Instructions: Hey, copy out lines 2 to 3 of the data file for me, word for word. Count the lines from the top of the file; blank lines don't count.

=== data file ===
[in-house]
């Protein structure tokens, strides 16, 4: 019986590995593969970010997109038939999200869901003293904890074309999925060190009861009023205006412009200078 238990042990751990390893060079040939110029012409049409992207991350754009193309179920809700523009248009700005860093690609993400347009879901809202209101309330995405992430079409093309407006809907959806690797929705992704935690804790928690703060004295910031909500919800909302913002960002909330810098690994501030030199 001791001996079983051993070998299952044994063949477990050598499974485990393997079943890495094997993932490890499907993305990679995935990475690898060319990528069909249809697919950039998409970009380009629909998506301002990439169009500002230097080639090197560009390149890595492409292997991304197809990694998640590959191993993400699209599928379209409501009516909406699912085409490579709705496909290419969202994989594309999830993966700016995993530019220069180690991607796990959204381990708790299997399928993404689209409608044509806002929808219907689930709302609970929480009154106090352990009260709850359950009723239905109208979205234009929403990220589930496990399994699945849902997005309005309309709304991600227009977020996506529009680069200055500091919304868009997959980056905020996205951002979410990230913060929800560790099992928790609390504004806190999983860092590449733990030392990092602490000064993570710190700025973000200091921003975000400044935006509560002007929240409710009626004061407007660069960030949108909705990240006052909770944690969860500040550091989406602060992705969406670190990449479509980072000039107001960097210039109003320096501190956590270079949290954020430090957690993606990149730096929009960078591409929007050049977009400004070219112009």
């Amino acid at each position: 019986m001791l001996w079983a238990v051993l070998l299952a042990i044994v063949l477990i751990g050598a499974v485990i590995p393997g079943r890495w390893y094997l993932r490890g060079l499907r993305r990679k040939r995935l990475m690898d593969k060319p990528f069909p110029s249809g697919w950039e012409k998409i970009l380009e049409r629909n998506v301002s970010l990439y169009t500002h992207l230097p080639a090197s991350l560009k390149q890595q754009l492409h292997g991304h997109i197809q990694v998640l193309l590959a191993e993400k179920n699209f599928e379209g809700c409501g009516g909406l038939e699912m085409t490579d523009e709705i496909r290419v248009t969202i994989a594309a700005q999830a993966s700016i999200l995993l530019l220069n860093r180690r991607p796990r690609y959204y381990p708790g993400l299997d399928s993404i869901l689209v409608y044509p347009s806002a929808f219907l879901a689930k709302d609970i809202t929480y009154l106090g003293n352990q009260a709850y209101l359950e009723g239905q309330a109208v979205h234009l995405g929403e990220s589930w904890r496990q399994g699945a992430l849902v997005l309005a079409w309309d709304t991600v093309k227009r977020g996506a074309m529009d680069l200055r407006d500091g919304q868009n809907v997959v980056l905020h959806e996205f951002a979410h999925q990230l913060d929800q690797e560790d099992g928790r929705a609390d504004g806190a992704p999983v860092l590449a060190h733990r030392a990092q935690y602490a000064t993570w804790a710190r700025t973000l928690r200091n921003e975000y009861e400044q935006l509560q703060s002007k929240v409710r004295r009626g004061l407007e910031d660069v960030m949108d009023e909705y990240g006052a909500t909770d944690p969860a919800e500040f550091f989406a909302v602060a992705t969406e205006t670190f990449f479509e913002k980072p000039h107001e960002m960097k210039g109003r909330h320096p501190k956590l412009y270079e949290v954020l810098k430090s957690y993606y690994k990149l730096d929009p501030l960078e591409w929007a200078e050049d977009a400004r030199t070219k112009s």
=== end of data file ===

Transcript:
């Protein structure tokens, strides 16, 4: 019986590995593969970010997109038939999200869901003293904890074309999925060190009861009023205006412009200078 238990042990751990390893060079040939110029012409049409992207991350754009193309179920809700523009248009700005860093690609993400347009879901809202209101309330995405992430079409093309407006809907959806690797929705992704935690804790928690703060004295910031909500919800909302913002960002909330810098690994501030030199 001791001996079983051993070998299952044994063949477990050598499974485990393997079943890495094997993932490890499907993305990679995935990475690898060319990528069909249809697919950039998409970009380009629909998506301002990439169009500002230097080639090197560009390149890595492409292997991304197809990694998640590959191993993400699209599928379209409501009516909406699912085409490579709705496909290419969202994989594309999830993966700016995993530019220069180690991607796990959204381990708790299997399928993404689209409608044509806002929808219907689930709302609970929480009154106090352990009260709850359950009723239905109208979205234009929403990220589930496990399994699945849902997005309005309309709304991600227009977020996506529009680069200055500091919304868009997959980056905020996205951002979410990230913060929800560790099992928790609390504004806190999983860092590449733990030392990092602490000064993570710190700025973000200091921003975000400044935006509560002007929240409710009626004061407007660069960030949108909705990240006052909770944690969860500040550091989406602060992705969406670190990449479509980072000039107001960097210039109003320096501190956590270079949290954020430090957690993606990149730096929009960078591409929007050049977009400004070219112009």
């Amino acid at each position: 019986m001791l001996w079983a238990v051993l070998l299952a042990i044994v063949l477990i751990g050598a499974v485990i590995p393997g079943r890495w390893y094997l993932r490890g060079l499907r993305r990679k040939r995935l990475m690898d593969k060319p990528f069909p110029s249809g697919w950039e012409k998409i970009l380009e049409r629909n998506v301002s970010l990439y169009t500002h992207l230097p080639a090197s991350l560009k390149q890595q754009l492409h292997g991304h997109i197809q990694v998640l193309l590959a191993e993400k179920n699209f599928e379209g809700c409501g009516g909406l038939e699912m085409t490579d523009e709705i496909r290419v248009t969202i994989a594309a700005q999830a993966s700016i999200l995993l530019l220069n860093r180690r991607p796990r690609y959204y381990p708790g993400l299997d399928s993404i869901l689209v409608y044509p347009s806002a929808f219907l879901a689930k709302d609970i809202t929480y009154l106090g003293n352990q009260a709850y209101l359950e009723g239905q309330a109208v979205h234009l995405g929403e990220s589930w904890r496990q399994g699945a992430l849902v997005l309005a079409w309309d709304t991600v093309k227009r977020g996506a074309m529009d680069l200055r407006d500091g919304q868009n809907v997959v980056l905020h959806e996205f951002a979410h999925q990230l913060d929800q690797e560790d099992g928790r929705a609390d504004g806190a992704p999983v860092l590449a060190h733990r030392a990092q935690y602490a000064t993570w804790a710190r700025t973000l928690r200091n921003e975000y009861e400044q935006l509560q703060s002007k929240v409710r004295r009626g004061l407007e910031d660069v960030m949108d009023e909705y990240g006052a909500t909770d944690p969860a919800e500040f550091f989406a909302v602060a992705t969406e205006t670190f990449f479509e913002k980072p000039h107001e960002m960097k210039g109003r909330h320096p501190k956590l412009y270079e949290v954020l810098k430090s957690y993606y690994k990149l730096d929009p501030l960078e591409w929007a200078e050049d977009a400004r030199t070219k112009s």